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CAPTRUST Enters 3(38) with Freedom One Deal

By PLANSPONSOR staff editors@plansponsor.com | January 09, 2013
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January 9, 2013 (PLANSPONSOR.com) - On a steady course of expansion, CAPTRUST Financial Advisors in Raleigh, North Carolina, has acquired Freedom One Financial Group in Clarkston, Michigan.

Since starting on the East Coast and working its way west, CAPTRUST now has 19 offices coast to coast and clients in 50 states. They have been averaging two acquisitions a year since 2006. J. Fielding Miller, the company’s founder and chief executive, told PLANSPONSOR the firm’s 10-year plan is to establish a national firm.

The Freedom One acquisition stands out among CAPTRUST’s previous acquisitions because of the scale and focus on 3(38). Miller met Mark Wayne, managing director and former chief executive of Freedom One, at a conference and struck up a friendship a couple of years ago. At that time, CAPTRUST was starting to look into providing more 3(38) fiduciary services. Wayne had been building his entire business on 3(38) format, which Miller found intriguing.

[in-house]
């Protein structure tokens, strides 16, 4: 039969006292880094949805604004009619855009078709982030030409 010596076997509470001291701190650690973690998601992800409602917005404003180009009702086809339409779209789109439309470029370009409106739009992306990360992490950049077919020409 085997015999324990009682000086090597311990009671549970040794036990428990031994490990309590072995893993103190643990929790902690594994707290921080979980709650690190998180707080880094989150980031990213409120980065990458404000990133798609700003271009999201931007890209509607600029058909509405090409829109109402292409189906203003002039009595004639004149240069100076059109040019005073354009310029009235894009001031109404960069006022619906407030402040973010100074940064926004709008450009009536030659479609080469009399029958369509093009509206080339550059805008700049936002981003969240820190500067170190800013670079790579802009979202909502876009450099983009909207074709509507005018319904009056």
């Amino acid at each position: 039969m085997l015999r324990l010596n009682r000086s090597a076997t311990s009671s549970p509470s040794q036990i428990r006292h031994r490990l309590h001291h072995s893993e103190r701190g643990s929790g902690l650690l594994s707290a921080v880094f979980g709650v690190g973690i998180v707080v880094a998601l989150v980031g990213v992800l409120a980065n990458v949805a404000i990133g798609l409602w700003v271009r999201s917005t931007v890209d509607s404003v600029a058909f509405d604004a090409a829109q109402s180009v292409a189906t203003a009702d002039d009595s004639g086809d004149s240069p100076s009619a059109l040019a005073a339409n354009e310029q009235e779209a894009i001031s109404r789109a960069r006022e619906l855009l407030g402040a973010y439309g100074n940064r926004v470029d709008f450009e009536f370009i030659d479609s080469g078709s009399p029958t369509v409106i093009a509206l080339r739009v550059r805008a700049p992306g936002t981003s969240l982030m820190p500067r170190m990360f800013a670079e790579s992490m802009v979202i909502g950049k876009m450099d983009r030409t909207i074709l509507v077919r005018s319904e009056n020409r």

“With a national reach, CAPTRUST could take what he had built, and that would be our foray into scaling out a 3(38) offering,”Miller said. The firm had already been providing 3(21) but had been seeing a need for increased fiduciary advice.

The Freedom One acquisition brings CAPTRUST about $85 billion in assets as well as new capabilities. “There’s a trend emerging in midmarket plans toward more discretionary and more fiduciary services,” said John Curry, senior director of marketing at CAPTRUST. “Freedom One has a history of working with discretionary managed accounts, and we’ve been exploring ways of providing this but finding better ways to scale it. With Freedom One’s 250 plans, the acquisition brings significant scale,” Curry said, as well as operational capabilities. CAPTRUST now has about 1,425 401(k) plans.

As plan sponsors have been trying to run their businesses, attempting to survive and thrive in the post-crisis economy, they find they are saddled with an ever-growing burden of fiduciary obligations while they are also trying to focus on participant outcomes, according to Curry. “They need help,” he said.